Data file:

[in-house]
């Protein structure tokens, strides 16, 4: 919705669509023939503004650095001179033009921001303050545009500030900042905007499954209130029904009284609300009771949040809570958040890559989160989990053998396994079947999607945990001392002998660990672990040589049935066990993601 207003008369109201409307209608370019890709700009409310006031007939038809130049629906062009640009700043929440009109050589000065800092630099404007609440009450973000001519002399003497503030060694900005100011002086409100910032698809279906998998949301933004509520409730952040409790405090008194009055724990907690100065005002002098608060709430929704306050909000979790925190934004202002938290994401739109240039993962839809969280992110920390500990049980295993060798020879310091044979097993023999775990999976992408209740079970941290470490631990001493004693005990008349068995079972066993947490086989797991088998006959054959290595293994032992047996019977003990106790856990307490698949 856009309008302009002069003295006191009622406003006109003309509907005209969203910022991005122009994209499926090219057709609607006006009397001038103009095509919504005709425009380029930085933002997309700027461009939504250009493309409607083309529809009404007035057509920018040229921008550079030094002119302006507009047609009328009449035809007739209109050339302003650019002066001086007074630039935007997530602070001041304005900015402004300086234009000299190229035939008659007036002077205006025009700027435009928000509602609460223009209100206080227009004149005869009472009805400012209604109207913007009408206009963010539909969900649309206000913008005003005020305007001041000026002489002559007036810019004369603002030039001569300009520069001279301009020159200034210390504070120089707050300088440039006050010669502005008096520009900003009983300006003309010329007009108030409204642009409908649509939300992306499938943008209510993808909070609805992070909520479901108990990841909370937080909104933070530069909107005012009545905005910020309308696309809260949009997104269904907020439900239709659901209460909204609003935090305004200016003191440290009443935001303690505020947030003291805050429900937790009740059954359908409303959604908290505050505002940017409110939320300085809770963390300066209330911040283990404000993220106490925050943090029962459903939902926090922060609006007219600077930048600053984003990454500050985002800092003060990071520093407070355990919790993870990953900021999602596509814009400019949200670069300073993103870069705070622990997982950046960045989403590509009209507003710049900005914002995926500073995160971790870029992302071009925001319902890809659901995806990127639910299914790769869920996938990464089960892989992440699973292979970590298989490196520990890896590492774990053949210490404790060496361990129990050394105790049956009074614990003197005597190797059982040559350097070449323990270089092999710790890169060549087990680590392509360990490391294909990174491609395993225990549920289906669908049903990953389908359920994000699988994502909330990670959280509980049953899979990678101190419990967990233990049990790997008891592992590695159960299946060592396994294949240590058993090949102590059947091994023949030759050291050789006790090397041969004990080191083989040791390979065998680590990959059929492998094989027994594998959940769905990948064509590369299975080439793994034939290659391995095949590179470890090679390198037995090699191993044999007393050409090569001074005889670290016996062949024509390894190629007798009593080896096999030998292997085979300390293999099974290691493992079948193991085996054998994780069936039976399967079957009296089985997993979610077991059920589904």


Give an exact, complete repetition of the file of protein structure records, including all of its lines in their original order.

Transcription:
[in-house]
């Protein structure tokens, strides 16, 4: 919705669509023939503004650095001179033009921001303050545009500030900042905007499954209130029904009284609300009771949040809570958040890559989160989990053998396994079947999607945990001392002998660990672990040589049935066990993601 207003008369109201409307209608370019890709700009409310006031007939038809130049629906062009640009700043929440009109050589000065800092630099404007609440009450973000001519002399003497503030060694900005100011002086409100910032698809279906998998949301933004509520409730952040409790405090008194009055724990907690100065005002002098608060709430929704306050909000979790925190934004202002938290994401739109240039993962839809969280992110920390500990049980295993060798020879310091044979097993023999775990999976992408209740079970941290470490631990001493004693005990008349068995079972066993947490086989797991088998006959054959290595293994032992047996019977003990106790856990307490698949 856009309008302009002069003295006191009622406003006109003309509907005209969203910022991005122009994209499926090219057709609607006006009397001038103009095509919504005709425009380029930085933002997309700027461009939504250009493309409607083309529809009404007035057509920018040229921008550079030094002119302006507009047609009328009449035809007739209109050339302003650019002066001086007074630039935007997530602070001041304005900015402004300086234009000299190229035939008659007036002077205006025009700027435009928000509602609460223009209100206080227009004149005869009472009805400012209604109207913007009408206009963010539909969900649309206000913008005003005020305007001041000026002489002559007036810019004369603002030039001569300009520069001279301009020159200034210390504070120089707050300088440039006050010669502005008096520009900003009983300006003309010329007009108030409204642009409908649509939300992306499938943008209510993808909070609805992070909520479901108990990841909370937080909104933070530069909107005012009545905005910020309308696309809260949009997104269904907020439900239709659901209460909204609003935090305004200016003191440290009443935001303690505020947030003291805050429900937790009740059954359908409303959604908290505050505002940017409110939320300085809770963390300066209330911040283990404000993220106490925050943090029962459903939902926090922060609006007219600077930048600053984003990454500050985002800092003060990071520093407070355990919790993870990953900021999602596509814009400019949200670069300073993103870069705070622990997982950046960045989403590509009209507003710049900005914002995926500073995160971790870029992302071009925001319902890809659901995806990127639910299914790769869920996938990464089960892989992440699973292979970590298989490196520990890896590492774990053949210490404790060496361990129990050394105790049956009074614990003197005597190797059982040559350097070449323990270089092999710790890169060549087990680590392509360990490391294909990174491609395993225990549920289906669908049903990953389908359920994000699988994502909330990670959280509980049953899979990678101190419990967990233990049990790997008891592992590695159960299946060592396994294949240590058993090949102590059947091994023949030759050291050789006790090397041969004990080191083989040791390979065998680590990959059929492998094989027994594998959940769905990948064509590369299975080439793994034939290659391995095949590179470890090679390198037995090699191993044999007393050409090569001074005889670290016996062949024509390894190629007798009593080896096999030998292997085979300390293999099974290691493992079948193991085996054998994780069936039976399967079957009296089985997993979610077991059920589904």